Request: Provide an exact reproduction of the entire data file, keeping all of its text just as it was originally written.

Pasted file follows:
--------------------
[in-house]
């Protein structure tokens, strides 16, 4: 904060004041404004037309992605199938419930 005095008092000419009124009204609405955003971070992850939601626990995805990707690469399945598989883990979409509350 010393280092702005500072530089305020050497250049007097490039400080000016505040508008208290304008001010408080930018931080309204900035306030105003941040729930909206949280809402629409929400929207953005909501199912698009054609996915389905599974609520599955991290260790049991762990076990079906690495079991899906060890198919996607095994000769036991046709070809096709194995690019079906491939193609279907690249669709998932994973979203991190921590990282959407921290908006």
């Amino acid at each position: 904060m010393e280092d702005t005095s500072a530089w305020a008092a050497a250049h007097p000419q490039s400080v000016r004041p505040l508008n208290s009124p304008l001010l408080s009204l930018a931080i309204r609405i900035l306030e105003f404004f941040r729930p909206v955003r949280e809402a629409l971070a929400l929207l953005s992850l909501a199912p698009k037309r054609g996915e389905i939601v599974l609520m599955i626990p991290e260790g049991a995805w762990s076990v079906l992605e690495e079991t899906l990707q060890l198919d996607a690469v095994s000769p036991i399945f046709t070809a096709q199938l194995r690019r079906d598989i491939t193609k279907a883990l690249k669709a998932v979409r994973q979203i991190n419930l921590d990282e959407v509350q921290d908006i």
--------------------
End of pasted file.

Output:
[in-house]
């Protein structure tokens, strides 16, 4: 904060004041404004037309992605199938419930 005095008092000419009124009204609405955003971070992850939601626990995805990707690469399945598989883990979409509350 010393280092702005500072530089305020050497250049007097490039400080000016505040508008208290304008001010408080930018931080309204900035306030105003941040729930909206949280809402629409929400929207953005909501199912698009054609996915389905599974609520599955991290260790049991762990076990079906690495079991899906060890198919996607095994000769036991046709070809096709194995690019079906491939193609279907690249669709998932994973979203991190921590990282959407921290908006």
């Amino acid at each position: 904060m010393e280092d702005t005095s500072a530089w305020a008092a050497a250049h007097p000419q490039s400080v000016r004041p505040l508008n208290s009124p304008l001010l408080s009204l930018a931080i309204r609405i900035l306030e105003f404004f941040r729930p909206v955003r949280e809402a629409l971070a929400l929207l953005s992850l909501a199912p698009k037309r054609g996915e389905i939601v599974l609520m599955i626990p991290e260790g049991a995805w762990s076990v079906l992605e690495e079991t899906l990707q060890l198919d996607a690469v095994s000769p036991i399945f046709t070809a096709q199938l194995r690019r079906d598989i491939t193609k279907a883990l690249k669709a998932v979409r994973q979203i991190n419930l921590d990282e959407v509350q921290d908006i």